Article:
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Thousands work to spread joy one rock at a time

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Cartoon and children’s literary characters. Sports team logos, animals and insects. Hearts, rainbows and hot air balloons. Inspirational messages, Bible verses or even just one simple word like “Love” or “Family.”

Tiny masterpieces are popping up all over Shelby County and can be found in the simplest of places —on small rocks.

901 Rocks! is both an online community and an outreach program that is about as simple as it gets. Get a rock, paint it or decorate it however you like (don’t forget to tag it with “#901 rocks”), seal it from the elements, and put it somewhere to be found.

The purpose is just as simple—to make someone’s day a little better by finding one of the brightly colored treasures.

The 901 Rocks! Facebook group has more than 17,000 members and climbing. You can post clues and photos to the Facebook page to help people find yours or just anonymously place your rocks around town.

Rocks are being found everywhere from downtown, Midtown and East Memphis to Bartlett, Cordova, Germantown and Collierville.

Schools and businesses are finding ways to get involved. Stations to make the rocks are popping up at school events, restaurant kids’ nights and in art classrooms.

Wendy Stinson of Eads painted one in honor of the “Llama Llama Red Pajama” author, Anna Dewdney, who passed away recently at the age of 50.

Stinson’s 8-year-old son goes to PDS and found his first rock when he was getting out of the car in the carpool line one morning. Then they were hooked.

“I think it’s great for families; I think it’s great for the community,” Stinson said. “We saw a bunch of people looking for them at Shelby Farms Park over the weekend, and I just think it’s great that more people are making art.”

Lisa Dawson had the original idea for 901 Rocks! as something that would help her three kids use their creativity and get outside and away from electronics this summer.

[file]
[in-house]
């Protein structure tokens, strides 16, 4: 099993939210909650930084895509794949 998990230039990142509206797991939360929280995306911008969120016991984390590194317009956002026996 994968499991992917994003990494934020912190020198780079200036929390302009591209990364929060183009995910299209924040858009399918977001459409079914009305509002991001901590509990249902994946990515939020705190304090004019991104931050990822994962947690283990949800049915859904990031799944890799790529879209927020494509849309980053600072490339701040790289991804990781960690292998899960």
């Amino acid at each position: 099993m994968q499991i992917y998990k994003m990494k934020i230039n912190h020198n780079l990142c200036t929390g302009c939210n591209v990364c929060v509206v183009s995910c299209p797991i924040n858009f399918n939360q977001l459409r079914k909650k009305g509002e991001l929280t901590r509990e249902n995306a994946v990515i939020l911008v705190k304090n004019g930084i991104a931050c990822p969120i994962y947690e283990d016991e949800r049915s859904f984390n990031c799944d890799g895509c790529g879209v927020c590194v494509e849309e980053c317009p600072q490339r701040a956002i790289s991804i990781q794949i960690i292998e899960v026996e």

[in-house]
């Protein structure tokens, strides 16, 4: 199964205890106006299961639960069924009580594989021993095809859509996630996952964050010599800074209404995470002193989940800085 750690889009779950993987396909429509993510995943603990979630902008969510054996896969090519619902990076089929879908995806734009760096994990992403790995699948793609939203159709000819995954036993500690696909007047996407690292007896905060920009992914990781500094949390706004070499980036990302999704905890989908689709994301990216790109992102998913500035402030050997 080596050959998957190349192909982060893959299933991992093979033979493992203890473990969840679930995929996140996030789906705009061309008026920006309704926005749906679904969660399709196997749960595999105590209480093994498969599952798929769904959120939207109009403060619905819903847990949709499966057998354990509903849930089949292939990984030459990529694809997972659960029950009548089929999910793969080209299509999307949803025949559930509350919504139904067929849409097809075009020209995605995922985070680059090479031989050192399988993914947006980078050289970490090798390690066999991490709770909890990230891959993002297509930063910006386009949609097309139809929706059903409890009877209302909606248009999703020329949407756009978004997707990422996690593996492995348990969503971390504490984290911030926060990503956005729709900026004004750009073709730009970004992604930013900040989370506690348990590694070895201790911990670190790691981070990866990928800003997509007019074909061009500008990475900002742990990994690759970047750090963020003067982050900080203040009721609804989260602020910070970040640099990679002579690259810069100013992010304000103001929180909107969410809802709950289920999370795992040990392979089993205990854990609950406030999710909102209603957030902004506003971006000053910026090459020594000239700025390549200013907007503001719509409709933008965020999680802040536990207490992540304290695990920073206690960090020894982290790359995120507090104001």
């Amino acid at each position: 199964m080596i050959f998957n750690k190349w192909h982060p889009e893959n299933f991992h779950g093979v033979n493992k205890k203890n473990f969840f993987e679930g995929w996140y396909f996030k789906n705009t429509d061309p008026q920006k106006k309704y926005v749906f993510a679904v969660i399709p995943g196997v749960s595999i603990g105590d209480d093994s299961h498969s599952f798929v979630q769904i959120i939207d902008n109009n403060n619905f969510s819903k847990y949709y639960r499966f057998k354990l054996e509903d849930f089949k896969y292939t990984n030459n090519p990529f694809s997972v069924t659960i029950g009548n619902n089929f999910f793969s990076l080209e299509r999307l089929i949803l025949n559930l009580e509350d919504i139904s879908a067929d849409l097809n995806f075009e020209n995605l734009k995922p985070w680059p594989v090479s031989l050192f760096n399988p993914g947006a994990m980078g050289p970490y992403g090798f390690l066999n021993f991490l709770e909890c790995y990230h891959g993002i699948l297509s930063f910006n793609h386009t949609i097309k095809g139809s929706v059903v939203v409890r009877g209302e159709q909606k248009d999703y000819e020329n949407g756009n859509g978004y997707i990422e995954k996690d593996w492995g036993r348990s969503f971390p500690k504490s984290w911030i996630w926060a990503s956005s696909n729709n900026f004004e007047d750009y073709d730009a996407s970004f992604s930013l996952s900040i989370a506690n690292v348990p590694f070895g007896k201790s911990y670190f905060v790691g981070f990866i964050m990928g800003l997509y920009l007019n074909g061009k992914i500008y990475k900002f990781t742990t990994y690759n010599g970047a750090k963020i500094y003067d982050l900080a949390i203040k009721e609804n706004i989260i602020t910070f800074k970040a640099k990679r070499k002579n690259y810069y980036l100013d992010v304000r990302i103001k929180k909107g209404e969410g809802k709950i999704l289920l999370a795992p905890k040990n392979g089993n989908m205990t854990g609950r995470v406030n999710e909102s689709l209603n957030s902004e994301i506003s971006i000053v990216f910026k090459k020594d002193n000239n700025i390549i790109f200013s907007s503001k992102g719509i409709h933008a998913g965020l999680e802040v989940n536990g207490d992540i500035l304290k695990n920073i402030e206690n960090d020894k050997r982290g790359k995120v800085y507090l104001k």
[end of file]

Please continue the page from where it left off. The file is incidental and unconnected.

“I wanted to use their love of art and creativity to do something as a family,” Dawson said. “And it is something that is fun for an adult or a kid to find.”

“You don’t have to be a great artist to do this,” she added. “It can be as simple or as complicated as you want, and it’s really about the feeling you are creating.”

Dawson’s 7-year-old daughter and 8-year-old twin sons enjoy making the rocks, and they have made more than 100. She believes the message is bigger than the small rocks.

“There is so much negativity in Memphis and everywhere, really,” Dawson said. “It’s nice to have something positive for a change.”

“We are a community still, and we support each other,” she added. “It’s not just about what your hear on the news.”

Dawson keeps a pile of rocks in the middle of her dining room table in case inspiration strikes. She keeps finished rocks in the console of her car so she can leave them around town wherever the family goes.

Dawson has been honestly surprised by the response, and it has “blown her away” how quickly the group has grown since it first began in mid-July.

Shannon Shivers of Collierville enjoys painting the rocks—she has done characters from Fraggle Rock, The Flintstones and Pokémon. She usually plants hers in East Memphis.

“I don’t really care to ever find one,” said Shivers, whose husband’s rocks featuring The Beatles and Figment from Walt Disney World’s Epcot were also popular. “I’m just glad that people like mine.”

“I think there’s no question that it’s always good to feel like you’re involved with the community,” Shivers added. “You can have the worst art rock or the best art rock, and everyone is still excited to find it—there’s no competition.”

Renee Davis of Cordova was especially touched when a woman from Lakeland hid rocks near her 6-year-old son’s school since she heard he wanted to find some.

“You just don’t hear about someone doing something anymore just to make them smile,” Davis said. “It’s about doing something completely selfless just to brighten someone’s day or maybe give someone a boost.”

“It just keeps going on and on and on, and it’s pretty cool.”

Her younger son, 2-year-old Bo, found a rock on a walk and wouldn’t let go of it for more than an hour.

While some people are buying the rocks, paint pens and paint from local stores, the Davis family noticed that a relative had a bunch of rocks in their driveway just waiting to be painted.

Amy McSpadden, an art teacher at Bruce Elementary, helped found 901 Rocks! with Dawson.

Sometimes her students paint as many as 50 rocks in a day.

Both women live in Midtown but didn’t want to limit it to one part of town, so rocks can be found anywhere in the “901” area code. Keep your eyes peeled at parks, schools, playgrounds, walking paths, outside of businesses and near area churches.

“Life is so busy now, and this is simple,” added McSpadden, who has painted an estimated several hundred rocks and carries the supplies with her. “And I think people are embracing the simpleness of it.”

It also helps bring people together, McSpadden said. Four strangers met and worked together to find a rock in the Malco Paradiso parking lot.

“It’s not about finding a rock,” she added. “It’s about building those relationships and community. It’s about cultivating kindness, spreading joy and expecting nothing in return.”


By Julie Turner, special to the Express.

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